Although an open-ended cease-fire is in force with Gaza, two people were wounded in northern Israel on Wednesday in the course of three shelling attacks from Syria.
At around 10 pm, Syrian forces fired two mortar shells from across the Golan Heights, both exploding in open areas north of the Quneitra valley. It was the third attack in a single day, the most intensive shelling from Syria in months. No one was physically injured and no property damage was reported in the attack.
Earlier in the evening, a 52-year-old kosher supervisor at a winery on the Golan Heights was lightly wounded by Syrian tank fire aimed at an Israeli kibbutz along the border. The victim was evacuated to Ziv Medical Center in Tzfat (Safed). A local vineyard and a gas pipeline were both damaged in the attack.
Hours earlier, in the morning, an IDF officer was moderately wounded and two Israeli vehicles were damaged in a similar attack. A barrage of Syrian mortar shells was fired from across the border — again, from the Quneitra area. The officer, who sustained shrapnel wounds to the chest, was airlifted to Rambam Medical Center.
The IDF attacked two Syrian positions in response to the mortar fire. IDF officials said Jerusalem holds the Syrian army responsible for maintaining order on the Syrian side of the border.
Originally security sources said the attacks were due to “errant fire” due to the conflict taking place between government troops and opposition forces in Syria.
Fierce fighting is reportedly taking place between the forces fighting on behalf of President Bashar al-Assad, and rebel fighters. It is not known which opposition forces are involved in this battle, nor whether some or all of the factions have banded together to fight Assad’s army.
The Syrian side of the Quneitra crossing has fallen into rebel hands, only 200 meters (219 yards) from the border with Israel. But whose?
At least two of the three opposition factions involved in the war have vowed to dedicate themselves to Israel’s destruction when they have ‘completed their task’ in Syria. One of those is the Islamic State, or ISIS (Islamic State in Iraq and Syria.)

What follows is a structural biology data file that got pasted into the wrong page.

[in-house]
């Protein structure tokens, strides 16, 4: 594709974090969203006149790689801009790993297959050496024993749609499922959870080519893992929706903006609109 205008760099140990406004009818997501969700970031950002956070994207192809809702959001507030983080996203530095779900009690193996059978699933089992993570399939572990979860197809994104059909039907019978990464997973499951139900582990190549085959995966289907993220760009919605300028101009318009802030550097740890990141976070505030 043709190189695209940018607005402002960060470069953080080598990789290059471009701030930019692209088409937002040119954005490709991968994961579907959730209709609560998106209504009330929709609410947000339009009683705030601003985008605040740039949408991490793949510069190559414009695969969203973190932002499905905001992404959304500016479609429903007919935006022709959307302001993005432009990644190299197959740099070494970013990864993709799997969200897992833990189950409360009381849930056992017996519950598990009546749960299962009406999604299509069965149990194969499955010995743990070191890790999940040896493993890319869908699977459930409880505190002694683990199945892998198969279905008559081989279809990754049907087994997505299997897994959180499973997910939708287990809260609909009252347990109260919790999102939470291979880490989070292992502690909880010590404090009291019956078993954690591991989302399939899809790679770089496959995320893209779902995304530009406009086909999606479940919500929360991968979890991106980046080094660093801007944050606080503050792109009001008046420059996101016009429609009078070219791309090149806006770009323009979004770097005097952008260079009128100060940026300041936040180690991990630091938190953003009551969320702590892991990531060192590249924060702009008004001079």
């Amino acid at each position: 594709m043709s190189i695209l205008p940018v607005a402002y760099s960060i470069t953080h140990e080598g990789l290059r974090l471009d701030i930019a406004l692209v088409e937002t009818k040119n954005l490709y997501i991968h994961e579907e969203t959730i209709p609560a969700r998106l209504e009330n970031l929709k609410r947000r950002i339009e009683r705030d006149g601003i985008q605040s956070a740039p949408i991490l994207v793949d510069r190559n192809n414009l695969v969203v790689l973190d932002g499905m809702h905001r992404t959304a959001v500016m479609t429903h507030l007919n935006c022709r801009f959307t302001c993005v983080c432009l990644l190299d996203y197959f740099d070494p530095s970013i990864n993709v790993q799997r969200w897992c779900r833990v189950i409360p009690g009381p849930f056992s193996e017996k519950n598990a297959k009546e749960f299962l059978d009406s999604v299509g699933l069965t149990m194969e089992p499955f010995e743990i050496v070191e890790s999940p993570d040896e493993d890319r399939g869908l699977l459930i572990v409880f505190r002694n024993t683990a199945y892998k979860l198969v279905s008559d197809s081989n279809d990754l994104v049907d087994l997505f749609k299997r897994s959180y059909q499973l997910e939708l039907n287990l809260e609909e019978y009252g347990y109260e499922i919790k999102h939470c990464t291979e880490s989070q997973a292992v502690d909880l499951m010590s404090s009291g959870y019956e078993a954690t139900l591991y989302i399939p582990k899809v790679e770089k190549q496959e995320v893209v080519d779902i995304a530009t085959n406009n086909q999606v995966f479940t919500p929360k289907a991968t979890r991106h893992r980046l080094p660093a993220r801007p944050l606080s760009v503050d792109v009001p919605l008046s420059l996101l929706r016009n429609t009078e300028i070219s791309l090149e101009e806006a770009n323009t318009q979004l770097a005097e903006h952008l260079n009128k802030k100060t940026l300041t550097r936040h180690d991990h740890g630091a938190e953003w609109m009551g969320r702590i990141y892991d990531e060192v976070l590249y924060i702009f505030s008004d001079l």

Iran’s elite Revolutionary Guards have been assisting Assad since the start of the civil war in March 2011, as have the Iranian-backed Lebanese Hezbollah guerrilla terrorists. Other mercernary fighters have joined the effort as well.
Opposing them are three major, separate streams of rebels: the Western-backed ‘moderate’ secular and Muslim factions led by the Syrian National Coalition and its Free Syrian Army, the Islamic Front which is headed by the Al Qaeda-linked Al Nusra Front (Jabhat al Nusra) along with the Ahrar el-Sham, and which includes some 13 rebel brigades, all rejecting the Syrian National Coalition; and the ISIS ‘Army of Islam’ comprised of 43 Salafi Muslim factions was formed last year in Syria, led by Sheikh Mohammed Zahran.
Last year Al Nusra also clashed with Kurdish militias over control of local gas resources and over the institution of Shari’a Islamic law in Kurdish areas. The same Al Nusra recently handed over long-missing American journalist Peter Theo Curtis, kidnapped by the group and held hostage since October 2012, to U.S. authorities via the Quneitra crossing, into Israel.
The IDF has ordered farmers and civilians to stay away from the border and part of the area has been closed to civilians as a precaution.
About the Author: Hana Levi Julian is a Middle East news analyst with a degree in Mass Communication and Journalism from Southern Connecticut State University. A past columnist with The Jewish Press and senior editor at Arutz 7, Ms. Julian has written for Babble.com, Chabad.org and other media outlets, in addition to her years working in broadcast journalism.
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